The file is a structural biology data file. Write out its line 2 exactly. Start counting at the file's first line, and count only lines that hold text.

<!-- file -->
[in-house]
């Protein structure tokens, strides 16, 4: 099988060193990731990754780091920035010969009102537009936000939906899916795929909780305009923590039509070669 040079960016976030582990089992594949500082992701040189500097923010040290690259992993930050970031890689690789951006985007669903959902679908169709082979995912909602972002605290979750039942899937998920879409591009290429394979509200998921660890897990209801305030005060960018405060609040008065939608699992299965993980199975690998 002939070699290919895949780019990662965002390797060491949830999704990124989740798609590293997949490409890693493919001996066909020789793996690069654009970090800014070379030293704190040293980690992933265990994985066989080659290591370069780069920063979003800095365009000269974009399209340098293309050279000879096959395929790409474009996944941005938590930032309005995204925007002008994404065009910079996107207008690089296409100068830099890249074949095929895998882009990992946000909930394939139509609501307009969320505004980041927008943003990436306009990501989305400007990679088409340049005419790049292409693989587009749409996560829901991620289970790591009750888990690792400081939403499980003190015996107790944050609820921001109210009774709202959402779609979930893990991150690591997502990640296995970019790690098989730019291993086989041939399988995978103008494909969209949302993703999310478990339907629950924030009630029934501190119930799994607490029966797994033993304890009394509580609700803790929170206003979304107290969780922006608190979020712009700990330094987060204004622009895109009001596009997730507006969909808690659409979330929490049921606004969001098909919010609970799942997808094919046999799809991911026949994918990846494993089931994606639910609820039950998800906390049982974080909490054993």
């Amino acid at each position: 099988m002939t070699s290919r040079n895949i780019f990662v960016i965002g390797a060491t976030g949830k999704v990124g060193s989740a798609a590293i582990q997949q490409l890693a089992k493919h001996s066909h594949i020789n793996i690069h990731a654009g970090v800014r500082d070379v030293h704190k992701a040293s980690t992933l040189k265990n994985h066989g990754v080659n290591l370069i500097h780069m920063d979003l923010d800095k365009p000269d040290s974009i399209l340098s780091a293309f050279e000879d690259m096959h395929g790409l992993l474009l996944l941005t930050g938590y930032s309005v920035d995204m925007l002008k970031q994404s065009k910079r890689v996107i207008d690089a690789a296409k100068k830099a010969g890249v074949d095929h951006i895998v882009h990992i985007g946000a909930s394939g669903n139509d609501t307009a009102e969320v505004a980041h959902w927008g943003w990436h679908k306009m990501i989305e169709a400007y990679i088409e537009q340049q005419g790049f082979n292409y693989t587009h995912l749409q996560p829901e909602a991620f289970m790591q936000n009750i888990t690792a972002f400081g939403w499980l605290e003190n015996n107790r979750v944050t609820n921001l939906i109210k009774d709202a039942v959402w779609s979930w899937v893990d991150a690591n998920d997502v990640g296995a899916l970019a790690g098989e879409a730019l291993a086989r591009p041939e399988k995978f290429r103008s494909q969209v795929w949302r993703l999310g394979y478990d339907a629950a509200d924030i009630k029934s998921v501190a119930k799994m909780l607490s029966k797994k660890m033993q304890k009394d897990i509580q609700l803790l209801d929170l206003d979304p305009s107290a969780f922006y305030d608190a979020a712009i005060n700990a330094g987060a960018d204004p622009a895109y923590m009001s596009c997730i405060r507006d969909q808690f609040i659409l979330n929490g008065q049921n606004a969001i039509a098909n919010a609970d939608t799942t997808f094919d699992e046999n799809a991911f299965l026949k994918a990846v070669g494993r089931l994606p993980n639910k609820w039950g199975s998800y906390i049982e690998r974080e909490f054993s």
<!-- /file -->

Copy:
């Protein structure tokens, strides 16, 4: 099988060193990731990754780091920035010969009102537009936000939906899916795929909780305009923590039509070669 040079960016976030582990089992594949500082992701040189500097923010040290690259992993930050970031890689690789951006985007669903959902679908169709082979995912909602972002605290979750039942899937998920879409591009290429394979509200998921660890897990209801305030005060960018405060609040008065939608699992299965993980199975690998 002939070699290919895949780019990662965002390797060491949830999704990124989740798609590293997949490409890693493919001996066909020789793996690069654009970090800014070379030293704190040293980690992933265990994985066989080659290591370069780069920063979003800095365009000269974009399209340098293309050279000879096959395929790409474009996944941005938590930032309005995204925007002008994404065009910079996107207008690089296409100068830099890249074949095929895998882009990992946000909930394939139509609501307009969320505004980041927008943003990436306009990501989305400007990679088409340049005419790049292409693989587009749409996560829901991620289970790591009750888990690792400081939403499980003190015996107790944050609820921001109210009774709202959402779609979930893990991150690591997502990640296995970019790690098989730019291993086989041939399988995978103008494909969209949302993703999310478990339907629950924030009630029934501190119930799994607490029966797994033993304890009394509580609700803790929170206003979304107290969780922006608190979020712009700990330094987060204004622009895109009001596009997730507006969909808690659409979330929490049921606004969001098909919010609970799942997808094919046999799809991911026949994918990846494993089931994606639910609820039950998800906390049982974080909490054993």